“My classrooms are safe spaces irrespective of your religious beliefs, your sexual orientation and the way you make your living—whatever background you come from in life, you have the right to be here in my classroom and will be given equal respect,” he says. “The colour of your skin, the thickness of your accent or the piece of garb on your head or not on your head, or gay or straight or trans, whether your mannerisms are more masculine or feminine—none of that matters. All that matters is that you are in my class and whether I can excite you in economics or not.”
For Junaid, this message of tolerance goes far beyond words on a page. For more than a decade, his life outside the classroom has been spent researching, writing and advocating for positive change when it comes to LGBTQ issues within the Muslim community.
In the first episode of Clock Radio, Junaid Jahangir speaks about his role as a researcher and advocate—and what he thinks it will take to change a community's perspective on LGBTQ issues
As a faculty member who uses his free time to study an issue that couldn’t be further from what he teaches, Junaid has personal experience in the value of academic freedom and intellectual safety.
“I can’t fit myself into one box because my life revolves around many things. I teach my students about diminishing returns, but I also know that there is much more to life than just economics—or physics, or LGBTQ issues. Universities should be a place where people ask difficult questions, but also where they look out for one another. I’m proud to say that in my classroom students generally are a tightly knit group. They stand up and watch out for each other . I think that’s what needs to happen on a day-to-day basis. You just have to treat other people as human beings.”
Kindness, understanding, respect, tolerance. They all seem like integral pieces to psychological and intellectual safety. But is there also a dangerous side to creating safe spaces? Is there such a thing as too safe? Could these spaces inadvertently become fortresses where people hide from ideas and views they find unfamiliar, unpopular or unpalatable in the name of safety? Or could safe spaces be twisted into places that house hate speech, intentionally or otherwise?
“When it comes to intellectual safety, I see zero conflict between creating safe spaces and academic freedom,” says John Corlett. “I think you can run into uncomfortable situations where people misinterpret what their safety limits should be and what intellectual safety is. Avoiding that means having discussions, and creating the right definitions and understanding of what we’re all talking about. People should feel that they are in a place where physically they are protected from harm, and where psychologically they are in a comfort zone of a particular kind—but one which ought not be too small.”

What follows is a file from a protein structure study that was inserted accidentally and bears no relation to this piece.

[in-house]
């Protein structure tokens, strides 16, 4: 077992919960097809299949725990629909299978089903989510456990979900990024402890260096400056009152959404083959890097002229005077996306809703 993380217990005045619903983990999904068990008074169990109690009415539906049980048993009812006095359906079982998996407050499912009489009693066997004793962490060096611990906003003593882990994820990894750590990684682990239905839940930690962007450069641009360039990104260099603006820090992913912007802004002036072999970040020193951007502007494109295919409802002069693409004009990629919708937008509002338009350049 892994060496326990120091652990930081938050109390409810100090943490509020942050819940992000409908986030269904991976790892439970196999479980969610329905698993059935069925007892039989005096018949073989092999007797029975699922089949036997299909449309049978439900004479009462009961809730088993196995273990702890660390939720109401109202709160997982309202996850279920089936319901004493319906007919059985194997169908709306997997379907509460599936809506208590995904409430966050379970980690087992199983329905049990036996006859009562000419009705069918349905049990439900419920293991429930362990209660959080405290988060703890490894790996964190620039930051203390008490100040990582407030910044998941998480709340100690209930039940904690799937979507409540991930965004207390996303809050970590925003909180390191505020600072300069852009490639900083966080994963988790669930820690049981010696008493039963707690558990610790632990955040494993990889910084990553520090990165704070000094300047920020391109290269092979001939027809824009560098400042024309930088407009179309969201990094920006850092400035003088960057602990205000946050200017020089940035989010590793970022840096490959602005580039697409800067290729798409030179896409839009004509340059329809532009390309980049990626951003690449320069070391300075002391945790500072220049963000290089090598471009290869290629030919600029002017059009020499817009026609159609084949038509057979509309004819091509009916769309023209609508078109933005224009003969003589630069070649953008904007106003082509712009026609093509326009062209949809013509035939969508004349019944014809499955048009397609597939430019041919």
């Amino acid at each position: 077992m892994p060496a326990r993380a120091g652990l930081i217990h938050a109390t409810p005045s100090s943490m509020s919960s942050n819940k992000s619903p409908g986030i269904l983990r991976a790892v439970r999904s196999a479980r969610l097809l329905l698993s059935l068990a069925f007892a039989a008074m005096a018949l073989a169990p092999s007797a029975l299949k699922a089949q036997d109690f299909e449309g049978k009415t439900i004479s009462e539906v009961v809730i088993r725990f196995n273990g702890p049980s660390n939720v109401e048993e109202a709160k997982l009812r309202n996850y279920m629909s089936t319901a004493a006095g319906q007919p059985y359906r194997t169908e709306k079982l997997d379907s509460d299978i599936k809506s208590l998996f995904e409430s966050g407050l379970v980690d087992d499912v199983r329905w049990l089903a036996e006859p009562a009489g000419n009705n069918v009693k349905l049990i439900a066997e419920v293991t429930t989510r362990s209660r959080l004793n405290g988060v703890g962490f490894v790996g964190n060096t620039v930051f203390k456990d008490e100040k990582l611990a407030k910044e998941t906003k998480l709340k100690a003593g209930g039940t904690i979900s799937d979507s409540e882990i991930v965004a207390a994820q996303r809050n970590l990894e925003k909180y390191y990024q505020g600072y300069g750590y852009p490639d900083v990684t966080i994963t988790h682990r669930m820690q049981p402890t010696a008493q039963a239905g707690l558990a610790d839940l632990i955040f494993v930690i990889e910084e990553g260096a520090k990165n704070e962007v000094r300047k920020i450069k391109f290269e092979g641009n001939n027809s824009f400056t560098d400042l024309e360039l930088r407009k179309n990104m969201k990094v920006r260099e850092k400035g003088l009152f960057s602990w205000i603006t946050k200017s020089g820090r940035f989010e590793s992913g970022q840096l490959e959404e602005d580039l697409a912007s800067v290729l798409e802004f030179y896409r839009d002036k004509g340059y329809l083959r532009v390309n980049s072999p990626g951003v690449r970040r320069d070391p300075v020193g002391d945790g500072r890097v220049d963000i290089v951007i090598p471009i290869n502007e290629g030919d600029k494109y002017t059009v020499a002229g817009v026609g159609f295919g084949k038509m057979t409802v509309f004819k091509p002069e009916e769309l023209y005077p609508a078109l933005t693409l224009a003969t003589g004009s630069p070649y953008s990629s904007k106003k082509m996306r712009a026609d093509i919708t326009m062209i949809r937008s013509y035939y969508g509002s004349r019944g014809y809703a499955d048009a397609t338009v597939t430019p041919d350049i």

“ Here, a safe space is not a place to hide—it is a place to grow, to be seen, to thrive. ” John Corlett
Academic freedom, John explains, was never intended to afford academics—or anyone else—the right to say whatever they wanted at any time. Instead, the purpose is to ensure that society has all of the ideas available and decide which best represents its ideals.
“Safe intellectual spaces in a university are not about every idea being equal in value,” he says. “It’s about feeling safe to express an idea in a collegial, civil, respectful way in accordance with the laws of the city, the province and the country. Having your idea rejected is not necessarily an argument that you didn’t exist in a safe space. The safety was to allow you the intellectual freedom to think how you wish to think, to express those ideas in a way that is consistent with the civil values of society and to understand that if your idea doesn’t carry the day that you’re still safe from the repercussions of having held a differing idea than the majority. Holding different views, expressing them, receiving criticism of them and being disagreed with—that is the essence of what a university is about. We need to welcome a diversity of views because diversity is a strength, not a weakness or problem.”
Embracing diversity, however, isn’t a license to say anything. There are limits to academic freedom, just as there are limits to free speech.
“The law is clear,” says John. “You cannot come to university and hide hate speech under the guise of academic freedom or freedom of speech. Here, a safe space is not a place to hide—it is a place to grow, to be seen, to thrive.”
And creating that kind of safe space is an ongoing process.
“There is no utopian endpoint in which we settle and then say, ‘Wow, we finally got it completely right.’ Circumstances change all the time, so there’s never going to be a time when we say we’re done. Working toward safety on campus in all its interpretations is really a journey—one that should never end.”